The agreement of 1864 having been recorded was a muniment of title to the property. Mr. Wilson, the grantee, evidently had knowledge of the death of Mr. Ford when he accepted the deed which recognized the heirs of Mr. Ford as entitled to the use of lot number five, and he thereafter executed a conveyance to one Montgomery of the same premises, which deed contained practically the same language embodied in the deed from Ellison to Wilson; thereafter Mrs. Wilson received a deed of the premises from Montgomery containing a like clause, and held title under the same to the time of her death, May 3rd, 1908, when Mr. Wilson again became vested with the ownership of the property under her will. Acceptance of the deed by Mr. Wilson, and the subsequent conveyance of the property by him, expressly recognizing in the heirs of John R. Ford a right to use lot number five for the benefit of lot number three, and acceptance by Mrs. Wilson of the deed containing like recognition of the rights of the heirs of Mr. Ford was a declaration by Mr. Wilson and Mrs. Wilson that the heirs of John R. Ford had a then existing right to the use of lot number five, appurtenant to lot number three owned by them. Subsequently Mr. and Mrs. Wilson continued to recognize the interest of the heirs of John R. Ford in the use of lot number five, and it was not until the year 1908, eleven years subsequent to the death of Mr. Ford, that any protest was made by Mr. or Mrs. Wilson against the use of lot number five by the heirs of Ford, when a notice was served upon the defendant Fleischmann Realty and Construction Company, on behalf of Mrs. Wilson, claiming that the use of lot number five was unauthorized. That notice was served subsequent to the erection of a business block on the premises, which was commenced in 1907, and after the property as stated had been used for business purposes.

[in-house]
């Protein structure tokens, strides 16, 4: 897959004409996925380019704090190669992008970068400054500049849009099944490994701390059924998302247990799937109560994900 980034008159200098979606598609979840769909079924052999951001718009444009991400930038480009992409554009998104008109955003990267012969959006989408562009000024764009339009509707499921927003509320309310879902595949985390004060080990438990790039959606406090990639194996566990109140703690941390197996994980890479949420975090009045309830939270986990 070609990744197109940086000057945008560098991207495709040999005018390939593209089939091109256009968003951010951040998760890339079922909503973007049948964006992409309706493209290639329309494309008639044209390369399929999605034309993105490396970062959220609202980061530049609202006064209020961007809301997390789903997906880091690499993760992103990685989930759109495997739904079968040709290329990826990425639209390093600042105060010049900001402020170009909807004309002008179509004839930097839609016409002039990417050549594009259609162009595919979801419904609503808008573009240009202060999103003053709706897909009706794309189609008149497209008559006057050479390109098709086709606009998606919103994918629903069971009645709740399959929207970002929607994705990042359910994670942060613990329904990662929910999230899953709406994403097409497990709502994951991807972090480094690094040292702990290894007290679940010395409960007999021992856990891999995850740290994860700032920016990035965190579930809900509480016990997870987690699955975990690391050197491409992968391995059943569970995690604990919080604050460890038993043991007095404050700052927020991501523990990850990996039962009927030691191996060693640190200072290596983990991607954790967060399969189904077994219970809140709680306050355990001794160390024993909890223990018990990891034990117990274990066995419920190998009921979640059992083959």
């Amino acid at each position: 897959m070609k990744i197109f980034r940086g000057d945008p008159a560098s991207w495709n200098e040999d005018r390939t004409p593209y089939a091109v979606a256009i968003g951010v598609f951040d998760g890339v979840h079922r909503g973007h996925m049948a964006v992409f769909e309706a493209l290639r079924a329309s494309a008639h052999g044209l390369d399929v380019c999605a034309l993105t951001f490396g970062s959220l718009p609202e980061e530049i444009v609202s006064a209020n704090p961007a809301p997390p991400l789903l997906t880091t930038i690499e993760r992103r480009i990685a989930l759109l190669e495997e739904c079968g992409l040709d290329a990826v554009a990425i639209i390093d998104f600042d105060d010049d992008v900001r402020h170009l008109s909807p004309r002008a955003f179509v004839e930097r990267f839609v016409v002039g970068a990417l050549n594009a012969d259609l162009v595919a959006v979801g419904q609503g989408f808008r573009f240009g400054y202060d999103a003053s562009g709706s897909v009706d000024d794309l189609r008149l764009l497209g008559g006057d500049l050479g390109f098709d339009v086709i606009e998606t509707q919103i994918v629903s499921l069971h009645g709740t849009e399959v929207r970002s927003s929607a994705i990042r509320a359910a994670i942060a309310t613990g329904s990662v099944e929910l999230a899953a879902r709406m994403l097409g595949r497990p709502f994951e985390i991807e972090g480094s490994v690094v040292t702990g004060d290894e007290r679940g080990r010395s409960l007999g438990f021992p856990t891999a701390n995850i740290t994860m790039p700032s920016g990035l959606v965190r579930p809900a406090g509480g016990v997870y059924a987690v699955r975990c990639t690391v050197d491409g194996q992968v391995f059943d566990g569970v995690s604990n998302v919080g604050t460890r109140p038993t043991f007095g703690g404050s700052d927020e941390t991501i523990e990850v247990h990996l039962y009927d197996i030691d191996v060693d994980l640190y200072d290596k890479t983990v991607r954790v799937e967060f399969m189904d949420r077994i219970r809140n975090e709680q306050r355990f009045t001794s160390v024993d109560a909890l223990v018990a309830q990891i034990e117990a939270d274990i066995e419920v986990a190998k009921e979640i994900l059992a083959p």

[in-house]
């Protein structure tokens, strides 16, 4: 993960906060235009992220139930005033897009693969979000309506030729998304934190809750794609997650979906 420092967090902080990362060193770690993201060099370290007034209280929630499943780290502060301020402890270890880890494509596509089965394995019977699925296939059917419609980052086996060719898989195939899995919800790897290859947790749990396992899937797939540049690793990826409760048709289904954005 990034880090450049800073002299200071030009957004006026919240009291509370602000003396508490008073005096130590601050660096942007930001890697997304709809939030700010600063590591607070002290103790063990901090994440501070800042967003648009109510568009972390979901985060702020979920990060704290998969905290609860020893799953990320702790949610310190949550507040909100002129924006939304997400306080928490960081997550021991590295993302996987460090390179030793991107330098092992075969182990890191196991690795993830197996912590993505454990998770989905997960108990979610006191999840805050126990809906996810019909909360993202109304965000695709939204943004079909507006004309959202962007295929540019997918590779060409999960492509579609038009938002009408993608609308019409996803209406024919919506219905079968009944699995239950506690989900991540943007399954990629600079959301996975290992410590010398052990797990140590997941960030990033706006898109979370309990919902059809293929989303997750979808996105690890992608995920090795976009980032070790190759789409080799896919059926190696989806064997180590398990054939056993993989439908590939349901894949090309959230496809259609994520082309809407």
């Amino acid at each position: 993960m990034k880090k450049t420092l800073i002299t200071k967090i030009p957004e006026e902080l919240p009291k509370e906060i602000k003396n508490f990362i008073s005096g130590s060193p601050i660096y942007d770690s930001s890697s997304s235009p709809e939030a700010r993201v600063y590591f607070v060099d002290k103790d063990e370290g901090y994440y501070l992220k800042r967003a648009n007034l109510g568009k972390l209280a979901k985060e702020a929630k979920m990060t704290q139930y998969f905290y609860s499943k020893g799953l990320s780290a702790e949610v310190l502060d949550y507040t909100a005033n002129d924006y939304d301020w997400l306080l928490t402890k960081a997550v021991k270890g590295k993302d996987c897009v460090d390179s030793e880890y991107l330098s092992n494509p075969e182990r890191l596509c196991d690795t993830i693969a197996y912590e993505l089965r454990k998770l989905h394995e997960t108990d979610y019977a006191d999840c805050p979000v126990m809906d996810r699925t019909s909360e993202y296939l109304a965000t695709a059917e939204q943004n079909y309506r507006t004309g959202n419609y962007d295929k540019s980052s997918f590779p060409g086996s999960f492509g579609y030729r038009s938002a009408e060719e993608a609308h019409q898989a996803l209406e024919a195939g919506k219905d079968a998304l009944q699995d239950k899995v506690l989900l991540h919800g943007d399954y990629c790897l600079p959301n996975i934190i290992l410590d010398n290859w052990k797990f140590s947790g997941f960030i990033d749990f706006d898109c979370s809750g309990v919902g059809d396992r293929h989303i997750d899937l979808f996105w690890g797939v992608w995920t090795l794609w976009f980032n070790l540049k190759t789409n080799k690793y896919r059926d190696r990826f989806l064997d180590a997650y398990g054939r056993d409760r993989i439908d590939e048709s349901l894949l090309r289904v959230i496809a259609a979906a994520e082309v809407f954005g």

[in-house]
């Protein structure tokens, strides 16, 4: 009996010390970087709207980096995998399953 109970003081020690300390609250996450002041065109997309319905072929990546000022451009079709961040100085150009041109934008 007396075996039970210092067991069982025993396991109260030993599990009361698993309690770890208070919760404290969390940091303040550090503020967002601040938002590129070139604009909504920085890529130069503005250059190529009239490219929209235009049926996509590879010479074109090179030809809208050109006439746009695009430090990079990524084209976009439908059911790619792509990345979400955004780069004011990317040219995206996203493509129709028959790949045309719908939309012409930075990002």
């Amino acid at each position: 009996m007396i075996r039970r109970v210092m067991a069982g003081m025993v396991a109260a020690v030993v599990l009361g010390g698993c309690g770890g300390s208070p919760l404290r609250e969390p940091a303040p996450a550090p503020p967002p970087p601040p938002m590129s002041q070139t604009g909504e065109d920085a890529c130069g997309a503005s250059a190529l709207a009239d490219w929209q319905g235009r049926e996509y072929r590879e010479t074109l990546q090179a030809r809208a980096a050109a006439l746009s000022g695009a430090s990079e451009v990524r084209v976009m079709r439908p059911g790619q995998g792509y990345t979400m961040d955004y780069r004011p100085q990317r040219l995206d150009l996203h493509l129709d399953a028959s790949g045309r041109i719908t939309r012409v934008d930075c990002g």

When Mr. Wilson purchased the property in May, 1897, he was the owner of other property bounded on lot number five. He had knowledge of the agreement of 1864 and of any rights of lot number three in lot number five, and is presumed to have made the necessary inquiry to ascertain the existence of any prior rights or to have been guilty of a degree of negligence fatal to a plea of ignorance. ( Cambridge Valley Bank v. Delano, 48 N.Y. 326; Anderson v. Blood, 152 N.Y. 285, 293; Kingsland v. Fuller, 157 N.Y. 507, 511.)